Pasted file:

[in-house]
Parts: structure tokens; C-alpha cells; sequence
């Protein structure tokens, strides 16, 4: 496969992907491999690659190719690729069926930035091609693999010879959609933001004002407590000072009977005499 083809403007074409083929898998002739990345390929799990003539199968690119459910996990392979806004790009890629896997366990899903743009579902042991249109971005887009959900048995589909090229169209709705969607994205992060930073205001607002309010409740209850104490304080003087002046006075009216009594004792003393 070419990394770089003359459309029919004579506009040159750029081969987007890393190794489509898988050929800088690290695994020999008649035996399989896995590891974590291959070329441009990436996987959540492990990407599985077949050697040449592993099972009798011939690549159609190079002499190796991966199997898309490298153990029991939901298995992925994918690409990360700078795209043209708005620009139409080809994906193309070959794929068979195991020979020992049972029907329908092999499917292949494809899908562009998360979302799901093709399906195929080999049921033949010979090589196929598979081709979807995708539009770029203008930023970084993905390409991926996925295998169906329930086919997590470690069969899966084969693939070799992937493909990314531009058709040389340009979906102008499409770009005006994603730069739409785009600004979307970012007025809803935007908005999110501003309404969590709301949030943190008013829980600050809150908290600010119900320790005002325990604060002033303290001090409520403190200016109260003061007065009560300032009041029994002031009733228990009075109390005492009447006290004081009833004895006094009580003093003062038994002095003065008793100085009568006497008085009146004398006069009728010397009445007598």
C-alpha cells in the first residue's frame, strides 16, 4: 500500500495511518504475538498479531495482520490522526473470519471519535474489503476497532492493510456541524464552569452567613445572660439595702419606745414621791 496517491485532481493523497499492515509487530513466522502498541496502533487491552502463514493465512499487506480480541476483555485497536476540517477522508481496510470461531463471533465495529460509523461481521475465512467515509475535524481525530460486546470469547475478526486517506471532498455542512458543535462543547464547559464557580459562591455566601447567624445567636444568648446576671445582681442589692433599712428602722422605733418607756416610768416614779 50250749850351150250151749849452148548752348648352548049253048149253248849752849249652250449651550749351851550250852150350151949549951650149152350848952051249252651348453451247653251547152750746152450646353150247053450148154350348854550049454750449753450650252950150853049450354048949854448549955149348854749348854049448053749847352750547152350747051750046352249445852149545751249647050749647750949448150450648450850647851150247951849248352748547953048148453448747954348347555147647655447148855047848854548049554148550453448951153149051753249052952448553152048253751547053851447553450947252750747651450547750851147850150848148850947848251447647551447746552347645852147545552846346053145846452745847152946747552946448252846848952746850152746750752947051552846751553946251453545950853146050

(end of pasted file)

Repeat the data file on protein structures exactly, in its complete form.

[in-house]
Parts: structure tokens; C-alpha cells; sequence
């Protein structure tokens, strides 16, 4: 496969992907491999690659190719690729069926930035091609693999010879959609933001004002407590000072009977005499 083809403007074409083929898998002739990345390929799990003539199968690119459910996990392979806004790009890629896997366990899903743009579902042991249109971005887009959900048995589909090229169209709705969607994205992060930073205001607002309010409740209850104490304080003087002046006075009216009594004792003393 070419990394770089003359459309029919004579506009040159750029081969987007890393190794489509898988050929800088690290695994020999008649035996399989896995590891974590291959070329441009990436996987959540492990990407599985077949050697040449592993099972009798011939690549159609190079002499190796991966199997898309490298153990029991939901298995992925994918690409990360700078795209043209708005620009139409080809994906193309070959794929068979195991020979020992049972029907329908092999499917292949494809899908562009998360979302799901093709399906195929080999049921033949010979090589196929598979081709979807995708539009770029203008930023970084993905390409991926996925295998169906329930086919997590470690069969899966084969693939070799992937493909990314531009058709040389340009979906102008499409770009005006994603730069739409785009600004979307970012007025809803935007908005999110501003309404969590709301949030943190008013829980600050809150908290600010119900320790005002325990604060002033303290001090409520403190200016109260003061007065009560300032009041029994002031009733228990009075109390005492009447006290004081009833004895006094009580003093003062038994002095003065008793100085009568006497008085009146004398006069009728010397009445007598």
C-alpha cells in the first residue's frame, strides 16, 4: 500500500495511518504475538498479531495482520490522526473470519471519535474489503476497532492493510456541524464552569452567613445572660439595702419606745414621791 496517491485532481493523497499492515509487530513466522502498541496502533487491552502463514493465512499487506480480541476483555485497536476540517477522508481496510470461531463471533465495529460509523461481521475465512467515509475535524481525530460486546470469547475478526486517506471532498455542512458543535462543547464547559464557580459562591455566601447567624445567636444568648446576671445582681442589692433599712428602722422605733418607756416610768416614779 50250749850351150250151749849452148548752348648352548049253048149253248849752849249652250449651550749351851550250852150350151949549951650149152350848952051249252651348453451247653251547152750746152450646353150247053450148154350348854550049454750449753450650252950150853049450354048949854448549955149348854749348854049448053749847352750547152350747051750046352249445852149545751249647050749647750949448150450648450850647851150247951849248352748547953048148453448747954348347555147647655447148855047848854548049554148550453448951153149051753249052952448553152048253751547053851447553450947252750747651450547750851147850150848148850947848251447647551447746552347645852147545552846346053145846452745847152946747552946448252846848952746850152746750752947051552846751553946251453545950853146050